Yet an irreconcilable conflict emerged among the Ricardians about what abstract economic theory was supposed to yield, and thus the question of how to construct abstract theory remained unanswered (Köster 2011: 222–23). The spiritus rector of the conflict was Adolf Löwe (1893–1995), who pleaded for the foundation of a new (dynamic) economic approach that could explain the instability of capitalism. According to Löwe, the existing (static) laws of economic theory failed to explain capitalism's dynamism. In his view, booms and depressions reflected the inherent tendency of capitalism to disequilibrium where prices and quantities moved simultaneously upward (during the boom) and downward (during the depression); most importantly, the aforementioned directions of economic magnitudes changed on a regular basis. This observation stood in diametrical opposition to economic theory that deduced its logic from the clearing function of markets by constructing such relationships among prices and quantities that equilibrium was always established (Löwe 1926: 192–97). Market-oriented economists, such as the Austrians Ludwig von Mises and Friedrich A. Hayek, trusted in the equilibrating forces of markets and emphasized the importance of the existing (static) laws of economic theory. They identified the one-sided change in the money supply as the ultimate reason for the disturbance of the coordination mechanism of markets (Klausinger 2013: 13–15; Grudev 2020: 22–25).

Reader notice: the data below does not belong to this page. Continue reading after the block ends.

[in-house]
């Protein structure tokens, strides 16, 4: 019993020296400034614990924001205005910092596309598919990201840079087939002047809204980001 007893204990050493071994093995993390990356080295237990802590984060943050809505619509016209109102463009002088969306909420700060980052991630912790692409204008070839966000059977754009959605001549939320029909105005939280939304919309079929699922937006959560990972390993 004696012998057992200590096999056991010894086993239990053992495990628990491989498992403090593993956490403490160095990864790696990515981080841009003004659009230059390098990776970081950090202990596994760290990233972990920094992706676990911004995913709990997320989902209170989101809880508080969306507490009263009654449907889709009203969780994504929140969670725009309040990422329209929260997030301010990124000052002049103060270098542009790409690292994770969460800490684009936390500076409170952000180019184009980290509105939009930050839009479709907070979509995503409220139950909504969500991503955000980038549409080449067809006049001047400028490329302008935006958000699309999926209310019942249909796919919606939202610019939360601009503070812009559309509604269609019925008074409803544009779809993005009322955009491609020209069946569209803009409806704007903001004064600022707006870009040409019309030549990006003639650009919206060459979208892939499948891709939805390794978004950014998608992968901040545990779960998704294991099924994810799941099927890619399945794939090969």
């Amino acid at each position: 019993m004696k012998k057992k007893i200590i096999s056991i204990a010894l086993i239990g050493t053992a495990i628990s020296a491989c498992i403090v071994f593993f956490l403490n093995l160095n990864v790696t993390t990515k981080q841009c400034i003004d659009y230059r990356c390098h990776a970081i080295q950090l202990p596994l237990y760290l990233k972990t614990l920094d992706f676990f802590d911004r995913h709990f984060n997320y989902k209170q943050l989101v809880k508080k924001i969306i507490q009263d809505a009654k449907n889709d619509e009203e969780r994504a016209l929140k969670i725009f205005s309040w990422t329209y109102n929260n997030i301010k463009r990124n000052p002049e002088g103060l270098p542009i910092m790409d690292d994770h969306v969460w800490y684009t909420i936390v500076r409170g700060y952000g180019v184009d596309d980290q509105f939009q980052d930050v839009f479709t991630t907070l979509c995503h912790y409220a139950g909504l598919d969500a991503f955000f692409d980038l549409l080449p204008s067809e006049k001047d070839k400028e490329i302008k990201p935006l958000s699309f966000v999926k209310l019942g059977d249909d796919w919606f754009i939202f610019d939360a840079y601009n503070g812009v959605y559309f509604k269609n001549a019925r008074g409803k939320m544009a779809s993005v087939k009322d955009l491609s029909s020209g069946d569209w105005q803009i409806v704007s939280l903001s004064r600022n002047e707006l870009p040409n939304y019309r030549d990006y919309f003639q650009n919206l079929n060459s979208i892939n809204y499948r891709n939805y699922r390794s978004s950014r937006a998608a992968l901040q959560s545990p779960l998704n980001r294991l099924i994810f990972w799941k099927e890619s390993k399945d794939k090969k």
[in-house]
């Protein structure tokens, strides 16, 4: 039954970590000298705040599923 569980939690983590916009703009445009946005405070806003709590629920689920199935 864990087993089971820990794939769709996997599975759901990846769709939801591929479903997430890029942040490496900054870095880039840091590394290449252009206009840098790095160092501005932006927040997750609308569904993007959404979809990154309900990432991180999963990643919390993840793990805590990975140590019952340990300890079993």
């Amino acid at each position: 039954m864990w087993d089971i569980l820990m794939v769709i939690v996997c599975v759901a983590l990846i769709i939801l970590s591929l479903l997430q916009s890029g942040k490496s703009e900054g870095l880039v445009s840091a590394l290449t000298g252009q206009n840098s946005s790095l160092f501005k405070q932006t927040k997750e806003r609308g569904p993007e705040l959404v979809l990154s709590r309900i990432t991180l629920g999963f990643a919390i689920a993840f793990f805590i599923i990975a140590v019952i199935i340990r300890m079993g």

Lutz also contributed to the conflict among the Ricardians with his habilitation thesis, Das Konjunkturpoblem in der Nationalökonomie (The Business Cycle Problem in Economics) (1932). With this book, Lutz entered the scene of German economics (Hagemann 2008: 275). He accused the Ricardians of spending too much energy in proving why and what gave rise to the periodic recurrence of crises instead of concentrating on why crises could reach disastrous dimensions (Rühl 1994: 188–89; Hagemann 2002: xvi–xviii). Lutz (and later Eucken) criticized business cycle theory because its approach reflected an irreconcilable conflict between squeezing all individual events into a general scheme, on the one hand, and developing abstract theory oriented to explain these events, on the other. There was a division of labor between teacher and student. The teacher saw in business cycle theory an example of historicism originating from Karl Marx's works that tried to formulate a general dynamic law of capitalism with whose help business cycle theorists sought to deliver an explanation of the periodic recurrence of crises (Eucken [1940] 1950: 246, 329; Grudev 2019: 8; 2020: 28–32). The student conducted a study from a history-of-economics perspective—from the founder of business cycle research, Clément Juglar, to the most recent works of Ragnar Frisch and Nikolay Kondratieff. He pointed out that business cycle theorists failed to explain the crisis as a necessary consequence of the instability of capitalism. Either their attempts ended up as mere descriptions, as in the case of Juglar, or the wave-like movement was replicated by mathematical formulas but not explained, as in the case of Frisch or Kondratieff (Lutz 1932: 32–35, 135; Grudev 2019: 8–11).